As the EU is threatened from rising populism within its own borders, emboldened by a Trump presidency, do pro-EU leaders have the answers to defend it? MEP Manfred Weber tells Michel Friedman on Conflict Zone.
Conflict Zone’s guest this week is Manfred Weber, MEP for Bavaria’s Christian Social Union (CSU), sister party of Angela Merkel’s Christian Democratic Union (CDU).
Weber, leader of the largest group in the European Parliament, the centre-right European People’s Party (EPP), has been touted as a possible successor to Martin Schulz as parliament president.
But with German, French, and Dutch voters going to the polls in 2017 – and their incumbents facing pressure from nationalist fringes – whoever the new president is will face defending the principles of the European project itself in the countries that created it.
‘Le Pen is extreme, she wants to destroy our fundament of the European Union’
“I want to guarantee that this European Parliament is led by the pro-European, democratic forces,” said Weber.
He is one of a handful of names reportedly being considered for the presidency including former Belgian prime minister Guy Verhofstadt, who appeared recently on Conflict Zone.
But EPP leader Weber seemingly ruled himself out as a contender to Michel Friedman this week, though arguably not without leaving some flexibility closer to the time of the decision.
“I don’t have the intention to run as the president of the European Parliament,” said Weber.
The European Parliament will choose its next president by secret ballot on 17 January, as incumbent Martin Schulz leaves Brussels to return to German politics.
‘If we try to copy populism that would be a mistake’
Worryingly for supporters of mainstream parties, their candidates have yet to convincingly articulate the answer to populism beyond ‘not populism’.
“We [elites] have to rethink our position. And my position is that we have to talk about the concerns of the people,” Weber told Michel Friedman.
Angela Merkel notably failed to address populism in her first speech following her announcement she would run for a fourth term as German chancellor, though the CDU has published draft proposals ahead of next year’s elections with which it hopes to take on their opponents on the fringe.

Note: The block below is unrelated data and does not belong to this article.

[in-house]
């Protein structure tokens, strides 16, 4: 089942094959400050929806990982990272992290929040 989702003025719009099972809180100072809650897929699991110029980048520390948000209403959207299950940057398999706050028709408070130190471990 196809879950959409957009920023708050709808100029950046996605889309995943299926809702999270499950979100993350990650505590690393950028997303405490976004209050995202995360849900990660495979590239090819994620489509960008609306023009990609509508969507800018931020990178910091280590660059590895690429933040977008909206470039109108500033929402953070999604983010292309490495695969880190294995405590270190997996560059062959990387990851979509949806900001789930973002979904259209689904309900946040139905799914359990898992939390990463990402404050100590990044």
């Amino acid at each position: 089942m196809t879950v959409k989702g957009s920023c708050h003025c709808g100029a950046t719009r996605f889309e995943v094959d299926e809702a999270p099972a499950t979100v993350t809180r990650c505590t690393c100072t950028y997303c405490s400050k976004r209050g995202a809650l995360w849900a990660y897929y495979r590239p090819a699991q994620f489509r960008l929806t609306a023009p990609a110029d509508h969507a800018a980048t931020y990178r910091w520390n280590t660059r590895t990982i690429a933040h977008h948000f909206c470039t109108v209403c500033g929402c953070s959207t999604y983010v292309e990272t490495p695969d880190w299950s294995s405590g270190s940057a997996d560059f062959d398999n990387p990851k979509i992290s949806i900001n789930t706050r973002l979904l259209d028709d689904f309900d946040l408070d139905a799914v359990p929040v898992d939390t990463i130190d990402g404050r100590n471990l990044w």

Manfred Weber told Conflict Zone’s Michel Friedman: “We have to pick up the concerns [of the people]. And … we should not cross the red line of populism … If we try to copy populism, than we would make a big mistake. Because then we would even strengthen populism. We have to be clear, we have to have a clear answer.”
Whether this nuance – in the case of refugee policy, balancing a compassionate response to humanitarian crisis with the concerns of voters over economics and integration – will be powerful enough to cut through to an angry and discontent electorate remains to be seen.
The future of Turkey and the EU
In the case of Brexit, the populist sentiment of the Leave campaign on immigration proved a successful strategy.
Harnessing not only resentment about recent immigration from the EU, it also encouraged fears of future immigration from possible new member states, in particular Turkey.
Last week on Twitter, Weber admonished Boris Johnson over the British Foreign Minister’s recent expression of support for Turkish membership of the European Union – which represented a reversal of the position of the campaign to leave the EU, of which he was a leading figure.
The response of the Remain campaign – that Turkish membership of the EU wasn’t going to come any time soon – allowed both sides to forget that the UK has officially long been a supporter of Turkish EU accession.
Weber also called Johnson’s intervention an “arrogant provocation” at a recent press conference in Strasbourg, saying that his u-turn on Turkey meant he could “no longer respect what [Johnson] is doing in this regard.”
He also went on to say that “it’s a question of fairness, of respect – when you want to leave a club you have no say anymore in the long term future of this club.”
The European Parliament voted on 24 November to freeze the Turkish bid to join the European Union.
Mr. Weber told Michel Friedman: “I think the decision of the European Parliament was a good one, a very broadly accepted one by a lot of groups to say ‘full stop, enough is enough.’”
And was President Erdogan’s response to the vote that he would ‘open the floodgates’ of immigration to Europe blackmail?
“My answer would be that Turkey needs Europe much more than we need Turkey.”
Although the vote was non-binding, MEPs have expressed concern over increasingly autocratic behavior by the Turkish government under President Recep Erdogan.
Erdogan has also threatened to restore capital punishment in Turkey – a move which EU and European leaders say would end its bid for accession to the EU.